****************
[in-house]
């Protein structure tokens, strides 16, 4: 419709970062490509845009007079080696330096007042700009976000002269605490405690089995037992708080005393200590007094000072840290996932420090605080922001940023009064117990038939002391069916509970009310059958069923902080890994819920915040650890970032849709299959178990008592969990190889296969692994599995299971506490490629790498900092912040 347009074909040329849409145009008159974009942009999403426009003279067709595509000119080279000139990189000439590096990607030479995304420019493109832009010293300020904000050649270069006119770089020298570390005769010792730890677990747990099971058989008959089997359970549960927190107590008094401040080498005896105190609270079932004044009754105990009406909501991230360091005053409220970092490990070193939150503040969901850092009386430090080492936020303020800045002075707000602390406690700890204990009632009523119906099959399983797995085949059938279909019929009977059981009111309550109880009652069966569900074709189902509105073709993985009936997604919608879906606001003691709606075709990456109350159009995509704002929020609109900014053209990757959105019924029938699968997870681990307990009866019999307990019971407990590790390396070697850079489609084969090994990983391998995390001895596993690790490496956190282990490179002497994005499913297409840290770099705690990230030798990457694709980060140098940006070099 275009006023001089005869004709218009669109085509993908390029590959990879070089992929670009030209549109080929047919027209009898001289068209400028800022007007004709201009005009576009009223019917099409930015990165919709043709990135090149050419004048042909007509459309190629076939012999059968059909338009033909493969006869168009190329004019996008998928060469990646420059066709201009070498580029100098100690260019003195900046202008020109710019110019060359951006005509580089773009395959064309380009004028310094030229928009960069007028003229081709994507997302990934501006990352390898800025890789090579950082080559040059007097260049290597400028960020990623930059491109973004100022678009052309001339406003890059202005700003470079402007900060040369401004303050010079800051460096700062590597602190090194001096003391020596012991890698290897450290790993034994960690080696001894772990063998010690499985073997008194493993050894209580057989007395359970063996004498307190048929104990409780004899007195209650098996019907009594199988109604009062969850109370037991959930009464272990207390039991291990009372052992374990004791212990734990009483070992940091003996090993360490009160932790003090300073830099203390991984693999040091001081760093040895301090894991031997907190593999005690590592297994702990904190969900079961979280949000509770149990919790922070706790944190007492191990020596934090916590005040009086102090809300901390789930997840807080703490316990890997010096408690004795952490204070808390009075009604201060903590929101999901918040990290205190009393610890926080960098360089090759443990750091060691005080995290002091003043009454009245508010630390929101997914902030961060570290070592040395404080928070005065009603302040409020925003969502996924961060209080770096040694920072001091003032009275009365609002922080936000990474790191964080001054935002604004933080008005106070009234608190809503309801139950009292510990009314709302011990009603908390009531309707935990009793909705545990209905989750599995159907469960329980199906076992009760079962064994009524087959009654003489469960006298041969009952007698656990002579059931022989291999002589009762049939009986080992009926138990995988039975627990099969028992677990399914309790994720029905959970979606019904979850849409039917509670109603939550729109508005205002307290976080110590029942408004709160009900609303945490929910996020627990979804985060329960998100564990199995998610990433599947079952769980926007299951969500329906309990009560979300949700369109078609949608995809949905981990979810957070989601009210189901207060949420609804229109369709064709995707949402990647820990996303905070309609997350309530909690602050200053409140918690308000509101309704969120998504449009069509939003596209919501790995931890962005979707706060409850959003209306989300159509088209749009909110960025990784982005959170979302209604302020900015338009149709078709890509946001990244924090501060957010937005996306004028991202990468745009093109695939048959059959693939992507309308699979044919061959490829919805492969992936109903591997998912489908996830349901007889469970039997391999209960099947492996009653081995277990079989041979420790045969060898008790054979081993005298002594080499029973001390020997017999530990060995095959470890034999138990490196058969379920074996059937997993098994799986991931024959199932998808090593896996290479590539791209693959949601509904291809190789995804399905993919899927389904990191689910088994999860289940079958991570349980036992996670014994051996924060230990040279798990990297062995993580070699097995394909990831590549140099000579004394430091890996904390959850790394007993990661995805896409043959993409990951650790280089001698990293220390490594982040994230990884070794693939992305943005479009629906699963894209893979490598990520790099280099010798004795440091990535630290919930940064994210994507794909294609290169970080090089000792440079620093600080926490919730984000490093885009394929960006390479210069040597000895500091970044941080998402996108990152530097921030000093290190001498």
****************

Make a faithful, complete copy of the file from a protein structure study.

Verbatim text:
[in-house]
């Protein structure tokens, strides 16, 4: 419709970062490509845009007079080696330096007042700009976000002269605490405690089995037992708080005393200590007094000072840290996932420090605080922001940023009064117990038939002391069916509970009310059958069923902080890994819920915040650890970032849709299959178990008592969990190889296969692994599995299971506490490629790498900092912040 347009074909040329849409145009008159974009942009999403426009003279067709595509000119080279000139990189000439590096990607030479995304420019493109832009010293300020904000050649270069006119770089020298570390005769010792730890677990747990099971058989008959089997359970549960927190107590008094401040080498005896105190609270079932004044009754105990009406909501991230360091005053409220970092490990070193939150503040969901850092009386430090080492936020303020800045002075707000602390406690700890204990009632009523119906099959399983797995085949059938279909019929009977059981009111309550109880009652069966569900074709189902509105073709993985009936997604919608879906606001003691709606075709990456109350159009995509704002929020609109900014053209990757959105019924029938699968997870681990307990009866019999307990019971407990590790390396070697850079489609084969090994990983391998995390001895596993690790490496956190282990490179002497994005499913297409840290770099705690990230030798990457694709980060140098940006070099 275009006023001089005869004709218009669109085509993908390029590959990879070089992929670009030209549109080929047919027209009898001289068209400028800022007007004709201009005009576009009223019917099409930015990165919709043709990135090149050419004048042909007509459309190629076939012999059968059909338009033909493969006869168009190329004019996008998928060469990646420059066709201009070498580029100098100690260019003195900046202008020109710019110019060359951006005509580089773009395959064309380009004028310094030229928009960069007028003229081709994507997302990934501006990352390898800025890789090579950082080559040059007097260049290597400028960020990623930059491109973004100022678009052309001339406003890059202005700003470079402007900060040369401004303050010079800051460096700062590597602190090194001096003391020596012991890698290897450290790993034994960690080696001894772990063998010690499985073997008194493993050894209580057989007395359970063996004498307190048929104990409780004899007195209650098996019907009594199988109604009062969850109370037991959930009464272990207390039991291990009372052992374990004791212990734990009483070992940091003996090993360490009160932790003090300073830099203390991984693999040091001081760093040895301090894991031997907190593999005690590592297994702990904190969900079961979280949000509770149990919790922070706790944190007492191990020596934090916590005040009086102090809300901390789930997840807080703490316990890997010096408690004795952490204070808390009075009604201060903590929101999901918040990290205190009393610890926080960098360089090759443990750091060691005080995290002091003043009454009245508010630390929101997914902030961060570290070592040395404080928070005065009603302040409020925003969502996924961060209080770096040694920072001091003032009275009365609002922080936000990474790191964080001054935002604004933080008005106070009234608190809503309801139950009292510990009314709302011990009603908390009531309707935990009793909705545990209905989750599995159907469960329980199906076992009760079962064994009524087959009654003489469960006298041969009952007698656990002579059931022989291999002589009762049939009986080992009926138990995988039975627990099969028992677990399914309790994720029905959970979606019904979850849409039917509670109603939550729109508005205002307290976080110590029942408004709160009900609303945490929910996020627990979804985060329960998100564990199995998610990433599947079952769980926007299951969500329906309990009560979300949700369109078609949608995809949905981990979810957070989601009210189901207060949420609804229109369709064709995707949402990647820990996303905070309609997350309530909690602050200053409140918690308000509101309704969120998504449009069509939003596209919501790995931890962005979707706060409850959003209306989300159509088209749009909110960025990784982005959170979302209604302020900015338009149709078709890509946001990244924090501060957010937005996306004028991202990468745009093109695939048959059959693939992507309308699979044919061959490829919805492969992936109903591997998912489908996830349901007889469970039997391999209960099947492996009653081995277990079989041979420790045969060898008790054979081993005298002594080499029973001390020997017999530990060995095959470890034999138990490196058969379920074996059937997993098994799986991931024959199932998808090593896996290479590539791209693959949601509904291809190789995804399905993919899927389904990191689910088994999860289940079958991570349980036992996670014994051996924060230990040279798990990297062995993580070699097995394909990831590549140099000579004394430091890996904390959850790394007993990661995805896409043959993409990951650790280089001698990293220390490594982040994230990884070794693939992305943005479009629906699963894209893979490598990520790099280099010798004795440091990535630290919930940064994210994507794909294609290169970080090089000792440079620093600080926490919730984000490093885009394929960006390479210069040597000895500091970044941080998402996108990152530097921030000093290190001498």